It was Djokovic, who had lost just two of his previous 37 matches, who began to feel the pressure as consecutive forehand errors gave Zverev a chance to serve out the opening set at 5-4.

Fans gave Zverev a huge ovation as he stepped up to serve, and it appeared to inspire him. Three straight aces brought up three set points, the second of which he took when Djokovic sent another forehand long.

Zverev even began to outlast Djokovic in longer rallies, an area of the game the 14-time Grand Slam champion usually dominates. A 26-shot duel brought up another break point in the opening game of the second set and, although Djokovic saved it, Zverev won another lengthy exchange moments later with a forehand winner to go 1-0 up.

With the biggest win of his career in sight, Zverev began to show some nerves. Although he is the only active player outside of the Big Four of Djokovic, Federer, Rafael Nadal and Andy Murray to possess three or more Masters titles, the young German has only reached one Grand Slam quarterfinal.

Two double faults and two backhand errors gifted Djokovic an immediate break back, but Zverev quickly refocused to win a 28-shot rally on his way to breaking in the following game.

From there he remained solid on serve, before ending with a flourish. Having been pushed wide, a backhand winner on the run drifted past the helpless Djokovic.

Zverev sunk to the ground in tears as Djokovic sportingly crossed the net to embrace the player who will now be considered among the favorites to end the Serb’s run of two consecutive Grand Slam victories in Australia in two months’ time.

Earlier, American pair Mike Bryan and Jack Sock saved a match point in the deciding tiebreaker to beat Pierre-Hughes Herbert and Nicolas Mahut 5-7, 6-1, 13-11 for their first ATP Finals doubles title together.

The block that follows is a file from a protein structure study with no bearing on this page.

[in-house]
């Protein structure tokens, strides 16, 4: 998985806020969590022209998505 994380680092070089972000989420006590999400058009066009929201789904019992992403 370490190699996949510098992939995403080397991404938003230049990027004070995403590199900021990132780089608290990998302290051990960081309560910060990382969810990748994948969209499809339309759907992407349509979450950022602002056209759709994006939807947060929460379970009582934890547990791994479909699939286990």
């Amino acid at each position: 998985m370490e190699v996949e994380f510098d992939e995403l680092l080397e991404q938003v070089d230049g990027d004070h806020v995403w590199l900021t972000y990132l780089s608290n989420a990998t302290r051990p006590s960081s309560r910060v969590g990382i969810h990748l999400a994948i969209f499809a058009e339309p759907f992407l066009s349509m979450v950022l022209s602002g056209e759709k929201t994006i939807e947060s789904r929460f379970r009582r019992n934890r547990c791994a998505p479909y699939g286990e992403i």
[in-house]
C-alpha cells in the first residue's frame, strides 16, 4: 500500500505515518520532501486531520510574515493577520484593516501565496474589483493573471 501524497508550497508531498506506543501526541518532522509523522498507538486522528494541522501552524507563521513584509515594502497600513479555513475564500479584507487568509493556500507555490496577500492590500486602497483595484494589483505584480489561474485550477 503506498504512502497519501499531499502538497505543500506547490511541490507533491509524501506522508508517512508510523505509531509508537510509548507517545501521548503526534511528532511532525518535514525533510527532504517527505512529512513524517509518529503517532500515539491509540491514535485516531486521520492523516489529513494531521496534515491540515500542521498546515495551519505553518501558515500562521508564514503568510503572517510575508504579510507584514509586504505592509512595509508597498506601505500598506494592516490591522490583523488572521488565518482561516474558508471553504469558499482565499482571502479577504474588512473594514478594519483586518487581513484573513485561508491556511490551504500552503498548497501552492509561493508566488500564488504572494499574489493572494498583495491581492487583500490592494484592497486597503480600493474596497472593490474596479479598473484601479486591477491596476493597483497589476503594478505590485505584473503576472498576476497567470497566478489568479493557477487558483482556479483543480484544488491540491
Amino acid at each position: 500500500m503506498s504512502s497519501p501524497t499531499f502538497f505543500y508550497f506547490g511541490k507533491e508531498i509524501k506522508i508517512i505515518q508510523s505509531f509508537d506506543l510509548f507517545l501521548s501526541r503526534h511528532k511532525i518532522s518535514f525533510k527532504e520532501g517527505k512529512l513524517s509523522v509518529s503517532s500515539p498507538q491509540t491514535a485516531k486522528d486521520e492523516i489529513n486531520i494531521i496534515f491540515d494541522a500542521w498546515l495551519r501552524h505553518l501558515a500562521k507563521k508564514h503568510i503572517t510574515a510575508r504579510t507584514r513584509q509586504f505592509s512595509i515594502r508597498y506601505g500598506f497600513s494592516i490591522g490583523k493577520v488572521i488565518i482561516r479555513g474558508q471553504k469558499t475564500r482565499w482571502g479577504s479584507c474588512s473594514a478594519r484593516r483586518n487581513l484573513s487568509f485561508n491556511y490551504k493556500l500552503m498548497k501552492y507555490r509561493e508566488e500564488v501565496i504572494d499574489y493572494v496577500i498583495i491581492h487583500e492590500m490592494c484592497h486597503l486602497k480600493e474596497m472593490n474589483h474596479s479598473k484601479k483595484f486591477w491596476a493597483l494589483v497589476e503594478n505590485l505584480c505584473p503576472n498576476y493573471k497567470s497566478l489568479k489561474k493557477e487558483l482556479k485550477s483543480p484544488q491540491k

Having failed to take advantage of five championship points during the first-to-10 match tiebreaker, Bryan and Sock then had to save one against their French opponents before finally closing out victory.

“It was a hell of a match,” Bryan said.

The 40-year-old Bryan has now won the tournament five times. He won four times with his usual partner – and brother – Bob, who has been out with an injured hip since May.

Sock and Bryan have dominated since teaming up, winning Wimbledon and the U.S. Open before finishing their season in style in London.

“It’s been a hell of a ride,” Bryan said. “This could be our last hoorah because Bob’s training back in Florida.”

Bryan, Sock win ATP Finals doubles title

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LONDON — American pair Mike Bryan and Jack Sock saved a match point in the deciding tiebreaker to beat Pierre-Hughes Herbert and Nicolas Mahut 5-7, 6-1, 13-11 for their first ATP Finals doubles title together on Sunday.

Having failed to take advantage of five championship points during the first-to-10 match tiebreaker, Bryan and Sock then had to save one against their French opponents before finally closing out victory at the O2 Arena.

“It was a hell of a match,” Bryan said.

The 40-year-old Bryan has now won the season-ending tournament five times. He won four times with his usual partner – and brother – Bob, who has been out with an injured hip since May.

Sock and Bryan have dominated since teaming up, winning Wimbledon and the U.S. Open before finishing their season in style in London.

“It’s been a hell of a ride,” Bryan said. “This could be our last hoorah because Bob’s training back in Florida.”

After reaching the singles semifinals last year, Sock has endured a torrid season in that format, falling outside the top-100 ranked players. However, he became the first American since John McEnroe to add a doubles final appearance at the tournament to his last-four singles showing.

“This is special because it was a pretty bad year in singles,” Sock said. “This makes up for some of the low moments I’ve had.”

The French duo’s season is not over yet. Herbert and Mahut are part of their nation’s squad for the Davis Cup final against Croatia, which starts in Lille on Friday.